But all things must be said and done with the Buddhist perspective. All things must be done with deep respect for people. All things must acknowledge that even in pleasure there is suffering, always a quality to enjoyment in which there is preserved in the mind a haunting sorrow, a place out of which honesty comes. And perhaps there is in suffering, not that anyone would or could by human nature ever endorse suffering over the easier ways of life, the joy of finding something real, like love, in many ways the emotion of great embarrassment and chagrin, but yet a facet of our character.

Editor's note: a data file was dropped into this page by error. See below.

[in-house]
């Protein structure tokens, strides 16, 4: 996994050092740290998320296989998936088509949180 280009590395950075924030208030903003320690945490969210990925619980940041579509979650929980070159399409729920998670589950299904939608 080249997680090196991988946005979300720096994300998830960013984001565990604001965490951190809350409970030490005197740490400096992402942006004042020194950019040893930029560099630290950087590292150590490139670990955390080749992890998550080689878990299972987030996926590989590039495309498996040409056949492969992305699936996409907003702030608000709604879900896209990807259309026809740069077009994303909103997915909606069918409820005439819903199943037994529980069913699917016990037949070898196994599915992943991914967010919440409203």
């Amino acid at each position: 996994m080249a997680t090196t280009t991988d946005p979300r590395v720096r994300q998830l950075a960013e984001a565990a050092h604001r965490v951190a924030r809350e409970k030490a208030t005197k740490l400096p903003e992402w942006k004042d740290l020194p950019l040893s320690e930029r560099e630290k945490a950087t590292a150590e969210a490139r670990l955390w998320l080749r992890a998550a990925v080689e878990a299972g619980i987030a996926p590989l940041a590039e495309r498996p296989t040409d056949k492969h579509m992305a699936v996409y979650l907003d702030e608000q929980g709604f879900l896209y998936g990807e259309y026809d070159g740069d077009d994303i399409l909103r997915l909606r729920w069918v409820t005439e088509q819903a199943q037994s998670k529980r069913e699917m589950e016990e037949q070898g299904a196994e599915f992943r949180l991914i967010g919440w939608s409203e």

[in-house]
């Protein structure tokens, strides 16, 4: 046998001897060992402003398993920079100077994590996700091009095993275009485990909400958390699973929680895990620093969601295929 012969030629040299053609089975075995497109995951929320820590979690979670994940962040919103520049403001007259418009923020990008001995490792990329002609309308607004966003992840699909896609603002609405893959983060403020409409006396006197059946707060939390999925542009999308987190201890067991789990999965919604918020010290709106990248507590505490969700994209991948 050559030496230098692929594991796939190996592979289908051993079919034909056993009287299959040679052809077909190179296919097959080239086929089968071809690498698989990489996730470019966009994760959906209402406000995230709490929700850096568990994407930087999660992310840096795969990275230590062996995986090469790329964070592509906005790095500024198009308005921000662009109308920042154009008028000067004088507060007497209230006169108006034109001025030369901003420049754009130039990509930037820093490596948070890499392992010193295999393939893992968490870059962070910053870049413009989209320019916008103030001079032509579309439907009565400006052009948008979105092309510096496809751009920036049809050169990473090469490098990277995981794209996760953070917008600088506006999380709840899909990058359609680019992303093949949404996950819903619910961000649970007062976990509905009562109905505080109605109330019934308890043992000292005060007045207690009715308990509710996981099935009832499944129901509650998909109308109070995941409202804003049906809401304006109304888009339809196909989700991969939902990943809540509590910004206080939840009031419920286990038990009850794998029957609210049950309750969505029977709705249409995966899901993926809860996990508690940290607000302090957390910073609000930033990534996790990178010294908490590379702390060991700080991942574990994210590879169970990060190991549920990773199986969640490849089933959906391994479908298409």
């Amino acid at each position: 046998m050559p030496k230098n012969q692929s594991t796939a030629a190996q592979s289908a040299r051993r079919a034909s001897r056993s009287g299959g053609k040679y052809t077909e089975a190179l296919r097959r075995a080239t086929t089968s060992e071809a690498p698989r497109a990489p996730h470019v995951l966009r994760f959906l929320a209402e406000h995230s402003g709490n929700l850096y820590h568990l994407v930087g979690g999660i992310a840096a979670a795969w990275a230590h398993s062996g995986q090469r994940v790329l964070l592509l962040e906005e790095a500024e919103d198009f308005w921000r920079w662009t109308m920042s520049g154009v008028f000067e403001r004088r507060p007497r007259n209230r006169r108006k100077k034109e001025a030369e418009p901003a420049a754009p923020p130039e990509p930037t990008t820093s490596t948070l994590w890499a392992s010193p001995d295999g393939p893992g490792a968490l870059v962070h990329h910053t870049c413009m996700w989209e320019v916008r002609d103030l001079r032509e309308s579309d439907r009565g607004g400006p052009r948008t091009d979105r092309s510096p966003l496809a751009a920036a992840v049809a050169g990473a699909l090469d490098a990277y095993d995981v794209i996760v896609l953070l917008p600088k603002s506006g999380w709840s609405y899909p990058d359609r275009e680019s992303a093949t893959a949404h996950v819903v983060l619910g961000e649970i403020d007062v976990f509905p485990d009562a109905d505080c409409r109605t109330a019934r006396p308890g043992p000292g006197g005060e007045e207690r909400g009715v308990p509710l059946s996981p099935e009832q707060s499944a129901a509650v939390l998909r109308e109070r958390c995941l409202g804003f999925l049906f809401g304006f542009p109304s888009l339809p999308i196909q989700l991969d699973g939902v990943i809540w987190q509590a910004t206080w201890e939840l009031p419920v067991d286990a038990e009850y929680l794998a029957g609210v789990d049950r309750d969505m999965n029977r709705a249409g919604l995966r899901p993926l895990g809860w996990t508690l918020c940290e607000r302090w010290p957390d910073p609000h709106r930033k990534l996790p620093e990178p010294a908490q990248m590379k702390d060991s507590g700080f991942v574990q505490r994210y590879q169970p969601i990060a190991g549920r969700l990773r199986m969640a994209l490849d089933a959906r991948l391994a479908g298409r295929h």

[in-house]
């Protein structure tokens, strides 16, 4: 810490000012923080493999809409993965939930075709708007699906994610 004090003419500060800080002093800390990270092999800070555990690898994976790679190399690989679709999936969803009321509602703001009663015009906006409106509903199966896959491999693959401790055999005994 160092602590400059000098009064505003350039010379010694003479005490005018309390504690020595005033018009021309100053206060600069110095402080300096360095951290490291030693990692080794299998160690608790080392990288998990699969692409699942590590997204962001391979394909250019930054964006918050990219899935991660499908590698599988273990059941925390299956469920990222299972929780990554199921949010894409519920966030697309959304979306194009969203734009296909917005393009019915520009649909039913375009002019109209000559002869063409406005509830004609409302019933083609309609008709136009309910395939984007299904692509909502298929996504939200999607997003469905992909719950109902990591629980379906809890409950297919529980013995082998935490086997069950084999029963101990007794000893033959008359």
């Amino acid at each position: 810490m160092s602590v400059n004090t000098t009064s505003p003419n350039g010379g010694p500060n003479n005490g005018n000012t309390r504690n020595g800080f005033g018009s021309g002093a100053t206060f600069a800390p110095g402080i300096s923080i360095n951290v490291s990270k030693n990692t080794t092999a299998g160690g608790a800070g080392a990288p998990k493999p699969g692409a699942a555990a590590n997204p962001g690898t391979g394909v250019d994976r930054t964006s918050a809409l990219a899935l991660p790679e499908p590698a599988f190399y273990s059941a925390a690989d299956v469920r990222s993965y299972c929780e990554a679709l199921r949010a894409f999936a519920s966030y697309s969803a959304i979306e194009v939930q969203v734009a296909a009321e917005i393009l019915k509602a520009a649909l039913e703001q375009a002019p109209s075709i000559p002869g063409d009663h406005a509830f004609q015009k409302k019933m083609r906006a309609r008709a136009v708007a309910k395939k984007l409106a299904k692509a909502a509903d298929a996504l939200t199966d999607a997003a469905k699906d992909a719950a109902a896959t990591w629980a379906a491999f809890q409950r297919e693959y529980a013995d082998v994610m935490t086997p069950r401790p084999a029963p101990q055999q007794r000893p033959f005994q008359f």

There can, as an adult, never be any simple thing, it seems, not fraught with tension. Even to read and write can be pained and painful, as much as it is some sort of positive effort to garner meaning out of life.
This is the essentially Buddhist teaching of The Last Supper. Even during a fine feast with wine and friends there is suffering, if not present, not far away and comprehended. Even as the master's "feet" are relieved of muscular tension.